Hours before releasing his critically acclaimed third studio album Compton (Aftermath/Interscope Records), a sixteen track effort that’s musically “ornate and grand-scaled”, as noted by the New York Times, and which is inspired by the sounds and sights of his iconic hometown, Dr. Dre announced plans to fund a new performing arts center in his old neighborhood.
“I’ve been really trying to do something special for Compton and just couldn’t quite figure out what it was,” he told the Beats 1 host Zane Lowe in an interview conducted late last week. The idea’s genesis came from Compton Mayor Aja Brown; “she was already in the process of working on it,” Dre told Lowe, "so I said, ‘Boom, this is what we should do!’ "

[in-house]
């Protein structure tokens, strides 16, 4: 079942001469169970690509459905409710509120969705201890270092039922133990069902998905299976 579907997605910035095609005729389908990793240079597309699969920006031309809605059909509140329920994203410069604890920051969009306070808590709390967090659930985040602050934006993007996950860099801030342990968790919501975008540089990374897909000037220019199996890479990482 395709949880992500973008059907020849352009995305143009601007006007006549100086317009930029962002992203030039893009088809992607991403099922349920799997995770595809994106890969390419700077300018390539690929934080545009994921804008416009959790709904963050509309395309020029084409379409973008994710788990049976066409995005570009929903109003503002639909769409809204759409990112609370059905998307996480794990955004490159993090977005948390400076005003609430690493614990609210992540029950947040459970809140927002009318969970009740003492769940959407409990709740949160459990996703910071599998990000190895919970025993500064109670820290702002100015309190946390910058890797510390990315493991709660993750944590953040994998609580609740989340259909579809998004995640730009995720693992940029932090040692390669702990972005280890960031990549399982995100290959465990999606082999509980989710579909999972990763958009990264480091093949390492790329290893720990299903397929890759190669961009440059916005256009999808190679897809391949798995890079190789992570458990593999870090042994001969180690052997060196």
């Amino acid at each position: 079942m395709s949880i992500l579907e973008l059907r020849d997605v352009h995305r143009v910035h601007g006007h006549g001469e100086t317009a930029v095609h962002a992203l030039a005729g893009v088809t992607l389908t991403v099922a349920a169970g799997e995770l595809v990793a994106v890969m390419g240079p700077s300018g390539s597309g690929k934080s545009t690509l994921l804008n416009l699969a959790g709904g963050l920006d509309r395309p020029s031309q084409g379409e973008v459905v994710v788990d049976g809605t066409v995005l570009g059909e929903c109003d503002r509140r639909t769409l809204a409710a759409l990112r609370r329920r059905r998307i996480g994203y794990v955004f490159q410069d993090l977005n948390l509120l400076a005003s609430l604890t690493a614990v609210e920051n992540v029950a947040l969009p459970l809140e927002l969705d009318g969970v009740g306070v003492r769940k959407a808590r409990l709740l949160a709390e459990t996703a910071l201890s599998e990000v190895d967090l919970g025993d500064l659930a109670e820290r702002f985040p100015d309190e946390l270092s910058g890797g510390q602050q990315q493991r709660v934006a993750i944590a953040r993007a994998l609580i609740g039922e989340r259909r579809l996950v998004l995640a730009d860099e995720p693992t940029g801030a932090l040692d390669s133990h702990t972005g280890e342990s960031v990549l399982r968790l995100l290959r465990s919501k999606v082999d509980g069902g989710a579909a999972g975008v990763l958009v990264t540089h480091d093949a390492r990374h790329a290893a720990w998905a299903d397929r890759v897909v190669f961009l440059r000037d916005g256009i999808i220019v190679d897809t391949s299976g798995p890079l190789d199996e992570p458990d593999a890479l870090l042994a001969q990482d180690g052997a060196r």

Compton, a body of work lauded by the Irish Times as “magnificent”, with “track after track rocking back and forth with a vibrant, invigorated and pointed momentum”, is rich with imagery and ideology about life in the infamous southern Los Angeles neighborhood. It has been heralded – via Rolling Stone, who remarks Compton “contains some of his most ambitious, idea-stuffed production ever”, the Guardian, who names Dre’s “gift for rejuvenation remarkable”, and Grantland who calls it “the first undeniably earth-shifting and socially abstract eyes-wide-open moment in a solo career” – as offering a unique new view of the city’s evolution over the last several decades, since Dr. Dre and N.W.A. put Compton on the cultural map with the 1988 release of their classic record, Straight Outta Compton.
In short, there is no more appropriate source of funding for a new facility meant to serve as a haven and source of creative inspiration for Compton’s youth. “It will give kids something to do during these long summers,” said longtime Compton resident Rick Bludso, when asked about the new center by The Los Angeles Times. “It is real good thing, a real good thing.”